• hope that the violence will stop if they change their behaviour
  • have little or no access to money and believe they will not be able to support themselves or their children
  • be unwilling to take the children away from their home and the other parent, or fear losing their children in a custody battle
  • be reluctant to end the relationship after the years that have been invested.

Knowing they have your continued support is often the most valuable investment you can make in your friend. Remember the choice to use violence is in the hands of the perpetrator and never the responsibility of the victim and/or the bystander.

What should I say to the perpetrator of the violence?

As effective bystanders, we provide the same level of respect to those using harm as we do to those being harmed. Role-modelling respectful behaviour is vital to changing behaviour. When supporting perpetrators, offer support but do not condone their behaviour or the attitudes that may support their use of violence and control. Effective bystander intervention includes:

  • challenging sexist beliefs and attitudes
  • calling out jokes or put-downs made at their partner’s expense
  • being clear about the use of violence being a choice that has negative consequences.

However, you should exercise caution. Directly confronting or engaging this person about their violent behaviour may place you in danger and the person being abused at further risk.

What if children are involved?

The effects of domestic and family violence on children and young people are serious, even if they aren't the primary target of the violence or abuse.

If your friend or family member has children, you should share your concerns about the effect the violence or abuse has on them and the children, and ask how you can help them.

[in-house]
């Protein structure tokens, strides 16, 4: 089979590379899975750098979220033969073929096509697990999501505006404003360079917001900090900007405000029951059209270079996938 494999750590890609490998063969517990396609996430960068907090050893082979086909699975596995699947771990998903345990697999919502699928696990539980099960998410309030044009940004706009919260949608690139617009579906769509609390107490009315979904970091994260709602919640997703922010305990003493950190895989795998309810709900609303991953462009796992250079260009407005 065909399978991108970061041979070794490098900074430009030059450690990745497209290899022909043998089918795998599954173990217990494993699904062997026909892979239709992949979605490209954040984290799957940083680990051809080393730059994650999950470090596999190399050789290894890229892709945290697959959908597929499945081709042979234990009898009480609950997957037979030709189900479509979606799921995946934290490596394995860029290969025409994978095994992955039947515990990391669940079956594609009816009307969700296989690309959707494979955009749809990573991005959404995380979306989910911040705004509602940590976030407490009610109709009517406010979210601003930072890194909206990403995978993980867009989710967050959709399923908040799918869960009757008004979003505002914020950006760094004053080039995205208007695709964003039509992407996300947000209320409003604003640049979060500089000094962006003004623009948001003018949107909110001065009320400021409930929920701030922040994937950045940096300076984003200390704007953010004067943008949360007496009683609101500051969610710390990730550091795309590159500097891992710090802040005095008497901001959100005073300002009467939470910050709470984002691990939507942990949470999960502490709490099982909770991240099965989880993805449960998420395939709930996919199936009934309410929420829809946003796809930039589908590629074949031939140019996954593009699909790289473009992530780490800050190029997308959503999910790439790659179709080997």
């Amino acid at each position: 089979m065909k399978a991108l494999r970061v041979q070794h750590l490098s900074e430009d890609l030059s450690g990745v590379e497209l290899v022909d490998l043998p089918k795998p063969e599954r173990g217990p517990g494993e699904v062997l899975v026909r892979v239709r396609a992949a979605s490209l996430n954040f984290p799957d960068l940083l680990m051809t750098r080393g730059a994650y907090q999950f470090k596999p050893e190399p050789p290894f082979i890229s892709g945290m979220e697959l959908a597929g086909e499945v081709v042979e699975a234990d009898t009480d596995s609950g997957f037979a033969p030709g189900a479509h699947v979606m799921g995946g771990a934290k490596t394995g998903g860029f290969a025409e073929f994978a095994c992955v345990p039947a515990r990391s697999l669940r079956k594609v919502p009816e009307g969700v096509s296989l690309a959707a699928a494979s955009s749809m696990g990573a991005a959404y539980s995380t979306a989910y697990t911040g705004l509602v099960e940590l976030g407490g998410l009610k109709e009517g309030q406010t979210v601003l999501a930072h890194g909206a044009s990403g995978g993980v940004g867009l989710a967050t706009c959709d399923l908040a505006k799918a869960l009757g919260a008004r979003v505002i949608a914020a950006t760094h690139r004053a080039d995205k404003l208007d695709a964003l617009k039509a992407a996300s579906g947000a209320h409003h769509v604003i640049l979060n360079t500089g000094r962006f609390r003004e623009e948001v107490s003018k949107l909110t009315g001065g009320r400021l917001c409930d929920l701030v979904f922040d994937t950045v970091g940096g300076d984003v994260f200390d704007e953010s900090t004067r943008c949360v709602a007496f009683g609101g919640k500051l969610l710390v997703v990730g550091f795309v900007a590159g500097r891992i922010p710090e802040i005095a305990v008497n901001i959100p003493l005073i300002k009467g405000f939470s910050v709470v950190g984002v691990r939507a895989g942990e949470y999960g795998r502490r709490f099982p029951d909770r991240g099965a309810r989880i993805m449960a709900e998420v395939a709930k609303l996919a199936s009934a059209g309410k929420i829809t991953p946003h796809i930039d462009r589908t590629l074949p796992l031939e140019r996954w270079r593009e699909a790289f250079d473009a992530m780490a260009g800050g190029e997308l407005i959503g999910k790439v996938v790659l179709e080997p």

You can also:

If you are the parent or guardian of a child growing up in an abusive household, you could also:

  • tell them that they are loved and the violence is not their fault
  • encourage them to talk about their worries and what they are experiencing
  • make sure they know how to call for help, including how to call the Police on Triple Zero (000) and how to give the address of their home
  • get support from a domestic violence organisation
  • talk to a teacher, principal or a counsellor about your concerns
  • take yourself and your child to a safe place if necessary.

Remember, your safety is the priority.

Where should I refer the victim to get help?

It is important you continue to provide support. You can find information, services and support for people impacted by domestic and family violence on this website, however if they are in immediate danger please call the police on Triple Zero (000).

Support someone in the workplace

Domestic and family violence can impact a person's safety, wellbeing, attendance and performance at work.

We developed a domestic and family violence workplace package for government workplaces, which we encourage local government, businesses and non-government organisations to adopt to suit their workplaces. Access useful resources to help your workplace meet the needs of employees affected by domestic and family violence.

In addition to developing a supportive workplace, employers can also help someone experiencing domestic and family violence on a personal level. If you are concerned about domestic and family violence in your workplace, contact DVConnect Womensline on 1800 811 811 or Mensline on 1800 800 636 for confidential support, advice and referral that will help you explore your options.